Jóhann Jóhannsson – Arrival (Original Motion Picture Soundtrack) (2016) [FLAC 24 bit, 48 kHz]

Jóhann Jóhannsson - Arrival (Original Motion Picture Soundtrack) (2016) [FLAC 24 bit, 48 kHz] Download

Artist: Jóhann Jóhannsson
Album: Arrival (Original Motion Picture Soundtrack)
Genre: Soundtrack
Release Date: 2016
Audio Format:: FLAC (tracks) 24 bit, 48 kHz
Duration: 01:00:10
Total Tracks: 22
Total Size: 486 MB


01. Jóhann Jóhannsson – Shells Landing (01:29)
02. Jóhann Jóhannsson – Around The Clock News (01:44)
03. Jóhann Jóhannsson – The Shell (03:11)
04. Jóhann Jóhannsson – Approaching The Shell (09:42)
05. Jóhann Jóhannsson – Fear Of The Shells (02:21)
06. Jóhann Jóhannsson – Logogram Breakthrough (01:11)
07. Jóhann Jóhannsson – Fear of The Shells v2 (00:41)
08. Jóhann Jóhannsson – Hazmat Off (05:24)
09. Jóhann Jóhannsson – Teaching Montage (03:38)
10. Jóhann Jóhannsson – Fear of the Shells v3 (01:13)
11. Jóhann Jóhannsson – The Big Question (00:50)
12. Jóhann Jóhannsson – Planting The Bomb (02:21)
13. Jóhann Jóhannsson – Explosion (04:09)
14. Jóhann Jóhannsson – Ultimatum (01:31)
15. Jóhann Jóhannsson – One Of Twelve (01:15)
16. Jóhann Jóhannsson – Non Zero Sum Game (04:21)
17. Jóhann Jóhannsson – No Linear Time (01:03)
18. Jóhann Jóhannsson – Military Buildup (01:22)
19. Jóhann Jóhannsson – Decyphering (01:59)
20. Jóhann Jóhannsson – Louise Calls Chang (03:11)
21. Jóhann Jóhannsson – Shells Rise (01:47)
22. Jóhann Jóhannsson – End Credits (05:34)


Deutsche Grammophon is excited to announce the November release of Arrival (Original Motion Picture Soundtrack) with music composed and produced by Johann Johannsson.Acclaimed for film scoring in the past 15 years, Icelandic composer Jóhann Jóhannsson has recently become the trusted go-to collaborator for director Denis Villeneuve and his stunning pictures, 2013’s Prisoners and 2015’s Sicario. Now they have delivered their third collaboration, the sci-fi movie Arrival. It should be noted foremost that Jóhannsson approached the score in a traditional way, recording everything with session musicians in assorted rooms, using the effect of layering to create texture with little use of sequencers, and relying on the processing of acoustics as opposed to digital manipulation. The move has proven to be a bold one, as the score is an entirely unique contribution to the story that it’s soundtracking. The opening title track sets the tone, consisting of layer upon layer of piano drones that mesh between one another, some slightly higher in pitch than others, building to one of the most gradual, ominous crescendos you’ve ever heard. “Heptapod B” introduces the first taste of vocal manipulation. Recorded with vocal ensemble Theatre of Voices, indistinct voices segue, meld, and layer upon one another as distant, rumbling percussion and reverberated bass wash around the central theme. “Sapir-Whorf” largely consists of the same vocals, while urgent violas cut in, giving us Jóhannsson’s signature use of discordant bass tones, something that the composer has always done magnificently, transforming a stringed instrument into something that is effectively utilized as percussion.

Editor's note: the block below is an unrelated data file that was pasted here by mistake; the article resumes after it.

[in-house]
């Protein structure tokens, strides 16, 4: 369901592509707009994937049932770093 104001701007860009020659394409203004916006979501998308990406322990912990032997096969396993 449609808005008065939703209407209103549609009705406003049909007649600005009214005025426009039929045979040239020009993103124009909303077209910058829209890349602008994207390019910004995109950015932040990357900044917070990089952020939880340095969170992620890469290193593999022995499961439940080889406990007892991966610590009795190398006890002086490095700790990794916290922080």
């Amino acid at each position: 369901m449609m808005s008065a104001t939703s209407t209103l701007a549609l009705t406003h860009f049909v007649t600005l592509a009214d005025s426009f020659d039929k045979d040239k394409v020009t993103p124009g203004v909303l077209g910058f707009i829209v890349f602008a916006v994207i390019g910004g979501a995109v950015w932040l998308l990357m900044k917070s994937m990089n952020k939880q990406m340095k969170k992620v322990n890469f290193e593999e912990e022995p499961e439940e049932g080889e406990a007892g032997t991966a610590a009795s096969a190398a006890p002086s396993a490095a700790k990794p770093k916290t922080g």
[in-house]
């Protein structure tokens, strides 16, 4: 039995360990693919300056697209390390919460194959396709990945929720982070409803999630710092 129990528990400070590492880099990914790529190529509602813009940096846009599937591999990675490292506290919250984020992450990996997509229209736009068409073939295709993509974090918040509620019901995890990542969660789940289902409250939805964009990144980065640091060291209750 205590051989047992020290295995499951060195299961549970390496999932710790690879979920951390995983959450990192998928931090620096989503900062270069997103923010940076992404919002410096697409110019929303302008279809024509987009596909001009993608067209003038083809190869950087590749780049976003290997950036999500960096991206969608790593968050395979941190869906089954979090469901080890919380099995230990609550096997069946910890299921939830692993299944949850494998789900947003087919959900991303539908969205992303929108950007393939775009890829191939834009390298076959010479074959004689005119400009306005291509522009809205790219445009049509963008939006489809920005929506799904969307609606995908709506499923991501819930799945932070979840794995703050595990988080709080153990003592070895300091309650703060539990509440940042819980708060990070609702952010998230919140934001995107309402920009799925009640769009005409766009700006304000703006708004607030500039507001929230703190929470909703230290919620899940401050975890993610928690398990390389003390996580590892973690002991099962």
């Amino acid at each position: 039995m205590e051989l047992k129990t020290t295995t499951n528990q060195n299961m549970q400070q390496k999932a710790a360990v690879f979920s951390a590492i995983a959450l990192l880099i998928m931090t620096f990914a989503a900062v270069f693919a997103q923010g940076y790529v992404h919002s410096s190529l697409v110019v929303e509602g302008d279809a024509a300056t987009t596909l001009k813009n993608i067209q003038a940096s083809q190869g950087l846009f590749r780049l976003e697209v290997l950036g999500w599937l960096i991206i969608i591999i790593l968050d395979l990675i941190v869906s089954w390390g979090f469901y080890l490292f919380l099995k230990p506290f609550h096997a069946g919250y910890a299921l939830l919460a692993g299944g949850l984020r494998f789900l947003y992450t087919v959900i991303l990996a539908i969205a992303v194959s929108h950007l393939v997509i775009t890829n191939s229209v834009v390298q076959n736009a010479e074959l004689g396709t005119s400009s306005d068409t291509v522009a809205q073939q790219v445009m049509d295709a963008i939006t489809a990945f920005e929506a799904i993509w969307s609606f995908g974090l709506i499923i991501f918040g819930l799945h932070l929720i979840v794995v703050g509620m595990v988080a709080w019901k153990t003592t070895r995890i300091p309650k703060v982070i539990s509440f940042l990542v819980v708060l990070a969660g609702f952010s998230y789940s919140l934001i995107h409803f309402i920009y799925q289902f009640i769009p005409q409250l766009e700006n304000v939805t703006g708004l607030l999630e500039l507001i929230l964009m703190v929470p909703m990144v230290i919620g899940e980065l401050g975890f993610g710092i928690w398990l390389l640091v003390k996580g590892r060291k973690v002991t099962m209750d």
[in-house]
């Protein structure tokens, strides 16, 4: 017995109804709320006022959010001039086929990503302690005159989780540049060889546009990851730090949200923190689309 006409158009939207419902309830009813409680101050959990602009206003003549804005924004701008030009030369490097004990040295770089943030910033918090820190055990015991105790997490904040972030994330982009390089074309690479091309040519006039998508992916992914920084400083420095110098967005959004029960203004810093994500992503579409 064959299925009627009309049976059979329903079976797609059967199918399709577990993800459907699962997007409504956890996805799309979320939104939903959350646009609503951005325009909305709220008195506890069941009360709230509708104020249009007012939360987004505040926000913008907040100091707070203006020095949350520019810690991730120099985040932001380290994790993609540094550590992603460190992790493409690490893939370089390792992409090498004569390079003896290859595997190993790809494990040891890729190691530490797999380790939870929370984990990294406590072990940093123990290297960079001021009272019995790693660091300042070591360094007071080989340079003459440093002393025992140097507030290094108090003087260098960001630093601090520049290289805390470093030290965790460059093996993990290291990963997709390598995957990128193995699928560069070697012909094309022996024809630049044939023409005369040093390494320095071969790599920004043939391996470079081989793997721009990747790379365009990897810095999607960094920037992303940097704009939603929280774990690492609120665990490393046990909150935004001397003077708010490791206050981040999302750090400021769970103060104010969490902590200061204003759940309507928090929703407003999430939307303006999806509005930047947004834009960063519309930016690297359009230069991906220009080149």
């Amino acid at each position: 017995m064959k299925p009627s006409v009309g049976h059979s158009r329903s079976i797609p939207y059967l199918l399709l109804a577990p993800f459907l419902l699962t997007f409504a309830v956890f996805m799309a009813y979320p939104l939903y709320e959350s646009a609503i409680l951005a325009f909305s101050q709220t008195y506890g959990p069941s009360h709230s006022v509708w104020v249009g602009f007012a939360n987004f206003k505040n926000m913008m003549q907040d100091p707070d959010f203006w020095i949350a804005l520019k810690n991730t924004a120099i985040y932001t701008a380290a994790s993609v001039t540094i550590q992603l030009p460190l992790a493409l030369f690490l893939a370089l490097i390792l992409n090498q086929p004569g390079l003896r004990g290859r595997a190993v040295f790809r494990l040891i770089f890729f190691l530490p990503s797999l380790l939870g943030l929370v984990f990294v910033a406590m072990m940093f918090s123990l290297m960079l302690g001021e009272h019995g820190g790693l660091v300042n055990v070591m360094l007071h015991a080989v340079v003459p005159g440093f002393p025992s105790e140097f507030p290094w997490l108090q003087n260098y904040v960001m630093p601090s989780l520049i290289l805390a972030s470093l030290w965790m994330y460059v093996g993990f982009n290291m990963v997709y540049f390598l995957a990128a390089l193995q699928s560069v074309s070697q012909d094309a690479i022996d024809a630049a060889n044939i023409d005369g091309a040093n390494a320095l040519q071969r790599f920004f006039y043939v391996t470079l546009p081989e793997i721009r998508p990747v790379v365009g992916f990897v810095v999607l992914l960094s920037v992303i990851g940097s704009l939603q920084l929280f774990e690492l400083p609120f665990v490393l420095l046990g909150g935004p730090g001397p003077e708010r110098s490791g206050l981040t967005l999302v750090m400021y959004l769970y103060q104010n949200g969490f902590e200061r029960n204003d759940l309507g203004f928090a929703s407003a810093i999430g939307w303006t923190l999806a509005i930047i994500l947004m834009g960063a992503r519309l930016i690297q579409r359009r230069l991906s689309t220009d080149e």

A key success with this soundtrack is the use of velocity and volume; at one point or another, every element seems to fade away into silence or give way to other instrumentation, only to unexpectedly return at certain points, completely transforming the overall timbre of the track. “First Encounter” exemplifies this well, harking back to Jóhannsson’s approach with Sicario; those distinct, queasy bass strings that rise and fall unpredictably give way to a silence that is just as effective as the parts occupied by other sounds. While some tracks encapsulate ambience and awe, others are a bit more concerned with action-oriented scenes, and the overall sonic palette is something quite different and never boring. Penultimate track “Rise” delivers more of those huge, sweltering, and organic bass notes with portentous strings, while some of the record’s final vocal snippets calm the mix in every other bar. Which moves on nicely into the final track, “Kangaru,” where listeners are reintroduced to the vocal experimentation from earlier, yet with bright and opulent string suites drifting around the mix. Another testament to Jóhannsson is that he began writing the score as shooting of the film began — an impressive feat considering how well Villeneuve can trust his composer to soundtrack his vision before it’s even left his head. Arrival is a fantastic album and a great piece of film score work, delivering menacing, daunting cacophonies of noise that evoke all types of fear, wonder, and intrigue that are evident within the movie itself. ~~AllMusic Review by Rob Wacey

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